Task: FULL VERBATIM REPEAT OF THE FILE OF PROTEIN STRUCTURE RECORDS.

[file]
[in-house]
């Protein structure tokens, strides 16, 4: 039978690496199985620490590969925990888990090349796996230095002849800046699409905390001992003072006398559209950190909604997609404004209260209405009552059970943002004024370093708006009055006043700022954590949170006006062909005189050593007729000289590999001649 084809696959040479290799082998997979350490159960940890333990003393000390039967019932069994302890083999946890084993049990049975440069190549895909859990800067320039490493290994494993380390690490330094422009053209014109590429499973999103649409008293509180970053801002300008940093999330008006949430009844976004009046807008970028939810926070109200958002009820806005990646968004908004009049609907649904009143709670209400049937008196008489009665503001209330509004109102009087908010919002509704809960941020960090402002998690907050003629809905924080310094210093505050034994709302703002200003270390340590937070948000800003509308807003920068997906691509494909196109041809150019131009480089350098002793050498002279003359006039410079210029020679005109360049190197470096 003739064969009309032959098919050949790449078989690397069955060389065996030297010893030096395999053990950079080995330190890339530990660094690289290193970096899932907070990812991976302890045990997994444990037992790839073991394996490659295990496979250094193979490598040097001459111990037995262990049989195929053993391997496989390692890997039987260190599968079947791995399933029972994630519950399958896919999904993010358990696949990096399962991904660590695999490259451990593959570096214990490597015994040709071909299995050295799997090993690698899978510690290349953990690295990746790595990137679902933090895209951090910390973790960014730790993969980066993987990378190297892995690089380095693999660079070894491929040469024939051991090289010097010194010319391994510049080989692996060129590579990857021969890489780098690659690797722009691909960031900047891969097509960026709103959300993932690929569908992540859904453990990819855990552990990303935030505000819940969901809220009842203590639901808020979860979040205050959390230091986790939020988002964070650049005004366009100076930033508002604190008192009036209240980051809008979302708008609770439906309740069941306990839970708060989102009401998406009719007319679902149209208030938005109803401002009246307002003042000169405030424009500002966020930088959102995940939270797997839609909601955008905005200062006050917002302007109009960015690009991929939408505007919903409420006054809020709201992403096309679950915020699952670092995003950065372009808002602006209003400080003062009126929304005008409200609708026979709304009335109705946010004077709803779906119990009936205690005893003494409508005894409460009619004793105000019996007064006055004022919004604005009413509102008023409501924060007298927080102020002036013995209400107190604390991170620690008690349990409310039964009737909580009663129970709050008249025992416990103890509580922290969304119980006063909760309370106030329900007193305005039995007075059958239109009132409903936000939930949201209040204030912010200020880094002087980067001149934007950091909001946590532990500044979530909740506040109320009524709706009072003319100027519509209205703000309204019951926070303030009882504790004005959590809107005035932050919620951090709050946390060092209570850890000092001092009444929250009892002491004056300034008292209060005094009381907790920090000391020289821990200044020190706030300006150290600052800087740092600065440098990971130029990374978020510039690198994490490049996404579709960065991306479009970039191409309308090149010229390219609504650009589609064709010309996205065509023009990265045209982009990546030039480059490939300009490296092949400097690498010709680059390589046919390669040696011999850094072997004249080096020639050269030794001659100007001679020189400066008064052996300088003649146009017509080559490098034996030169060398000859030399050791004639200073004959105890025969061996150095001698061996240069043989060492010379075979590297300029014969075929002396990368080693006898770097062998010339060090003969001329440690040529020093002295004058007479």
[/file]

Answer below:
[in-house]
């Protein structure tokens, strides 16, 4: 039978690496199985620490590969925990888990090349796996230095002849800046699409905390001992003072006398559209950190909604997609404004209260209405009552059970943002004024370093708006009055006043700022954590949170006006062909005189050593007729000289590999001649 084809696959040479290799082998997979350490159960940890333990003393000390039967019932069994302890083999946890084993049990049975440069190549895909859990800067320039490493290994494993380390690490330094422009053209014109590429499973999103649409008293509180970053801002300008940093999330008006949430009844976004009046807008970028939810926070109200958002009820806005990646968004908004009049609907649904009143709670209400049937008196008489009665503001209330509004109102009087908010919002509704809960941020960090402002998690907050003629809905924080310094210093505050034994709302703002200003270390340590937070948000800003509308807003920068997906691509494909196109041809150019131009480089350098002793050498002279003359006039410079210029020679005109360049190197470096 003739064969009309032959098919050949790449078989690397069955060389065996030297010893030096395999053990950079080995330190890339530990660094690289290193970096899932907070990812991976302890045990997994444990037992790839073991394996490659295990496979250094193979490598040097001459111990037995262990049989195929053993391997496989390692890997039987260190599968079947791995399933029972994630519950399958896919999904993010358990696949990096399962991904660590695999490259451990593959570096214990490597015994040709071909299995050295799997090993690698899978510690290349953990690295990746790595990137679902933090895209951090910390973790960014730790993969980066993987990378190297892995690089380095693999660079070894491929040469024939051991090289010097010194010319391994510049080989692996060129590579990857021969890489780098690659690797722009691909960031900047891969097509960026709103959300993932690929569908992540859904453990990819855990552990990303935030505000819940969901809220009842203590639901808020979860979040205050959390230091986790939020988002964070650049005004366009100076930033508002604190008192009036209240980051809008979302708008609770439906309740069941306990839970708060989102009401998406009719007319679902149209208030938005109803401002009246307002003042000169405030424009500002966020930088959102995940939270797997839609909601955008905005200062006050917002302007109009960015690009991929939408505007919903409420006054809020709201992403096309679950915020699952670092995003950065372009808002602006209003400080003062009126929304005008409200609708026979709304009335109705946010004077709803779906119990009936205690005893003494409508005894409460009619004793105000019996007064006055004022919004604005009413509102008023409501924060007298927080102020002036013995209400107190604390991170620690008690349990409310039964009737909580009663129970709050008249025992416990103890509580922290969304119980006063909760309370106030329900007193305005039995007075059958239109009132409903936000939930949201209040204030912010200020880094002087980067001149934007950091909001946590532990500044979530909740506040109320009524709706009072003319100027519509209205703000309204019951926070303030009882504790004005959590809107005035932050919620951090709050946390060092209570850890000092001092009444929250009892002491004056300034008292209060005094009381907790920090000391020289821990200044020190706030300006150290600052800087740092600065440098990971130029990374978020510039690198994490490049996404579709960065991306479009970039191409309308090149010229390219609504650009589609064709010309996205065509023009990265045209982009990546030039480059490939300009490296092949400097690498010709680059390589046919390669040696011999850094072997004249080096020639050269030794001659100007001679020189400066008064052996300088003649146009017509080559490098034996030169060398000859030399050791004639200073004959105890025969061996150095001698061996240069043989060492010379075979590297300029014969075929002396990368080693006898770097062998010339060090003969001329440690040529020093002295004058007479």